1600161016201630164016501660167016801690-0.0000050.0000000.0000050.0000100.0000150.000020e) Wavenumber cm-1 Absorbance (a.u.) Fig.4. ATR FTIR spectrum of native collagen type I, from calf skin as received from Sigma Chemicals (a), deconvoluted amide I absorption band of native collagen (b) and adsorbed collagen to specimens with 0.5% Ag20 (c), 1% Ag20 (d) and 2% Ag20 (e) respectively. 
The silver ion released in simulated body fluid was monitored during 21 days incubation of the three specimens. The results presented in fig. 5 indicate that the silver ion concentration in fluid increase with increasing silver oxide content in the sample. A small amount of silver was detected after the first ten hours of incubation, the Ag+ release showed only a marginal increase during the first 3 days followed by an abrupt rise after one week especially for composites containing higher silver oxide concentrations. As previousely reported in literature, concentrations of silver ions between 0.10 and 0.22 mM, released from Ag2O- doped bioactive glass, were found 
180016001400120010008006000.0000.0250.0500.0750.1000.1250.1500.1750.2000.2250.250 1228Amide III Wavenumber cm-1 Absorbance (a.u.) 1640Amide I 1546Amide II a) 160016201640166016801700 Absorbance (a.u) Wavenumber (cm-1) d)
786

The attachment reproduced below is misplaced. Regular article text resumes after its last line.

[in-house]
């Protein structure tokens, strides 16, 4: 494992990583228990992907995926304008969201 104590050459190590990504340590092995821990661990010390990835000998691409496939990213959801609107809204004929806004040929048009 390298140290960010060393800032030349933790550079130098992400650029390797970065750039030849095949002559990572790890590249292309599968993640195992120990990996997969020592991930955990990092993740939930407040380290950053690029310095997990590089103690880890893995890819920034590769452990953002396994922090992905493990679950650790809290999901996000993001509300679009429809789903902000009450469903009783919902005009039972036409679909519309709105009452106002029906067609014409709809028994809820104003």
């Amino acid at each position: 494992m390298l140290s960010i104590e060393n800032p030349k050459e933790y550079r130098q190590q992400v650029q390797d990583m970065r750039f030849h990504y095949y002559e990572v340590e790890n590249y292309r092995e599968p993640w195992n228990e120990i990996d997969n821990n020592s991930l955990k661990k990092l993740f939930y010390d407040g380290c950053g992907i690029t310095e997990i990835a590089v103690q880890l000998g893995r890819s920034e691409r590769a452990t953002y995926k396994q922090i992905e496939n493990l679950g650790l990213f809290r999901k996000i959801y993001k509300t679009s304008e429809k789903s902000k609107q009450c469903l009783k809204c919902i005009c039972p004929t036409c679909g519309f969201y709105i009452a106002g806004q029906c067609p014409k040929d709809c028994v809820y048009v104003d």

to have bactericidal activity against gram- positive bacterium [35]. In table 2 are presented the results regarding the antibacterial efficiency of the Ag2O/PMMA specimens against gram positive (Staphylococcus aureus ATCC 6538 P) and gram negative (Escherichia coli ATCC 2732), respective the diameters of the inhibition areas read after 24 hours incubation at 37°C. The inhibition effect is significantly more intense in the case of Escherichia coli. The mechanism of the antimicrobial action of silver ions is not completely known. However, the effect of silver ions on bacteria is linked with its interaction with thiol group compounds found in the respiratory enzymes of the bacterial cells. Silver binds to the bacterial cell wall and cell membrane and inhibits the respiration process. In case of E-coli, silver acts by inhibiting the uptake of phosphate and releasing phosphate, mannitol, succinate, proline and glutamine from the E-coli cells. In addition, it was shown that Ag+ ions prevent DNA replication by binding to the polynucleotide molecules, hence resulting in bacterial death [36]. Table 1.